This is hands-down the most common question I get from travelers — not just air travelers, but all travelers — with the Transportation Security Administration's strict new Secure Flight requirements.
Airlines can change the name on a ticket easily. They choose not to. A reservations agent for a major airline said a name change is as easy as a keystroke, but most airlines want to charge for the fix.
It's not all bad news, though. An airline can still make a notation on your ticket for free.
Only one domestic airline, Allegiant, actually allows you to change the name on a ticket for free.
And if you work through a travel agency, your agent may be able to fix the ticket at no extra charge.
Can I get a refund on a nonrefundable airline ticket?
The short answer is no. It's a nonrefundable ticket. But if you inform your airline you won't be able to fly, you have a year from the time you booked your ticket — not the date of your flight — to use a ticket credit, minus a change fee.
Change fees can be more than the fare, however.
Airlines sometimes make exceptions to their nonrefundability rules when there's an emergency, disaster or a death in the family.
Do I need a passport to visit Canada or Mexico?
Yes. Either a passport or a Passport Card, according to the State Department. Get a passport. (Washington state residents can get an enhanced drivers license or an enhanced ID card. Go to www.dol.wa.gov/ for more information.)
Do I have to pay a resort fee at my hotel?
Only the most dishonest hotels charge mandatory resort fees, which supposedly cover everything from an in-room coffeemaker to beach towels.
Mandatory resort fees are nothing more than hidden room-rate increases, and you shouldn't put up with that.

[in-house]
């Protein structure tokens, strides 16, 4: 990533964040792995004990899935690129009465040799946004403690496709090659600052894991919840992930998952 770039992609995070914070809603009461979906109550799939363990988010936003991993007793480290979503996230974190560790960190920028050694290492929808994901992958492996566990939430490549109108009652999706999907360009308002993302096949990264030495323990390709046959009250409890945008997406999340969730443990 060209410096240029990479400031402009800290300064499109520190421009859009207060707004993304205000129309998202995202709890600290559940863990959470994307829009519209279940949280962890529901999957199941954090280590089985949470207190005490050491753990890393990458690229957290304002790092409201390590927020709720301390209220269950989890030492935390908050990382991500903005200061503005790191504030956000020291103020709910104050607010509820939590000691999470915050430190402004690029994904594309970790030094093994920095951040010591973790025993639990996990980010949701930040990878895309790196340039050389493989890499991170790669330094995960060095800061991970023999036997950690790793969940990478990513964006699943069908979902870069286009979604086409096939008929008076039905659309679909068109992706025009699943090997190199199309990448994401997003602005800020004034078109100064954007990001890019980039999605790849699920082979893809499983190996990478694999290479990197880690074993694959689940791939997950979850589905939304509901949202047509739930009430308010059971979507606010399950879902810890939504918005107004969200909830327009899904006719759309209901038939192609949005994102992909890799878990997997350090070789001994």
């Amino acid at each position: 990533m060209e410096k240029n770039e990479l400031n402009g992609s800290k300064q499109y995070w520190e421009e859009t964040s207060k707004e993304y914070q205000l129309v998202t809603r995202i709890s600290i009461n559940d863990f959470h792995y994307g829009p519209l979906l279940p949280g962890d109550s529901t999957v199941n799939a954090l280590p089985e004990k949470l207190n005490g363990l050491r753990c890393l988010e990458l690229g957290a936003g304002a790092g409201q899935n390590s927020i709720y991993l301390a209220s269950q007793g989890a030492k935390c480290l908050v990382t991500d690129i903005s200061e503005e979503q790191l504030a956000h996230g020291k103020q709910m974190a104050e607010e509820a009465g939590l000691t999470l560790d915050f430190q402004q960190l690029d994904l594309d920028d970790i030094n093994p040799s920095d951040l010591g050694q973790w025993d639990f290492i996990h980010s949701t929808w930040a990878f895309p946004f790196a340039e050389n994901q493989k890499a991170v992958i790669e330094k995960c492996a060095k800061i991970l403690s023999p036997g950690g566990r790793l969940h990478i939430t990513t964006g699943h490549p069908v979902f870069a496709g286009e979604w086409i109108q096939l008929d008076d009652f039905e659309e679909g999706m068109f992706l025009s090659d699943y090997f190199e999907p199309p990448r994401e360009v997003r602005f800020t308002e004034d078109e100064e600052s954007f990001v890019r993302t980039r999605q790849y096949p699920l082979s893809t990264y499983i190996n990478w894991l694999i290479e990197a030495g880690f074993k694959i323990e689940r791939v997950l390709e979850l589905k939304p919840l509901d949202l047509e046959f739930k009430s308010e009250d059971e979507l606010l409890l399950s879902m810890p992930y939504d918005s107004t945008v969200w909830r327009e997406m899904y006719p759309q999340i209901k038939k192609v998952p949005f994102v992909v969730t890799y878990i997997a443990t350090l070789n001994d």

If the fee was clearly disclosed when you booked the room, and again when you checked in, then pay it.
If it wasn't disclosed, then I know of a credit card company or two that will be happy to refund your money in a dispute.
How do I get a bereavement fare?
Don't even try. Bereavement fares used to be offered for airline passengers who had to buy an expensive walk-up fare when a relative died.
But some business travelers got smart and began claiming they had a death in the family to get the reduced prices. So airlines pulled the plug on the special fares.
You're better off trying to bid for a fare on Priceline or Hotwire, or asking your travel agent for an inexpensive consolidator fare.
My travel insurance claim was turned down because of a pre-existing medical condition. What now?
Most travel insurance companies have a clause in their contracts that says if you had a condition before your trip, and it caused a cancellation, they won't pay your claim.
A claims adjuster doesn't have to be particularly insightful to find something in your past medical history to give the insurance company an excuse to turn down your claim.
On appeal, more than 90 percent of travel insurance denials are overturned. So it pays to ask again.
I've spent hours on the phone with my travel company and I'm not getting anywhere. What do I do?
Send an e-mail. Airlines, hotels and car rental companies outsource their call centers to countries where no one speaks English, or where the English they speak can't be understood by anyone here.
E-mails can be escalated to someone in the States, and those get real results.
Can a car rental company charge me for damage I'm not responsible for?
Yes. But it needs to prove the damage occurred while you were renting the car and that they paid for the repairs afterward. And that can be difficult.
Most bills from car rental companies don't show anything, and neither do their follow-up letters.
If you copy the state insurance commissioner on your replies that politely inquire about your responsibility, chances are your car rental company will give up and find someone else to bother.
Can I call 911 if my flight is stuck on the tarmac and I want to get off?
I wouldn't. Tarmac delays are a small but serious problem.
Last month, the Department of Transportation ordered airlines to let people off planes delayed on the tarmac after three hours.
Calling 911 or faking a heart attack is unnecessary.
You're better off letting flight crews and government oversight do its jobs. And if you're stuck for more than three hours, phone the airline, airport, DOT — or your favorite reporter.
Christopher Elliott is the ombudsman for National Geographic Traveler magazine. You can read more travel tips on his blog, www.elliott.org or e-mail him at email@example.com.
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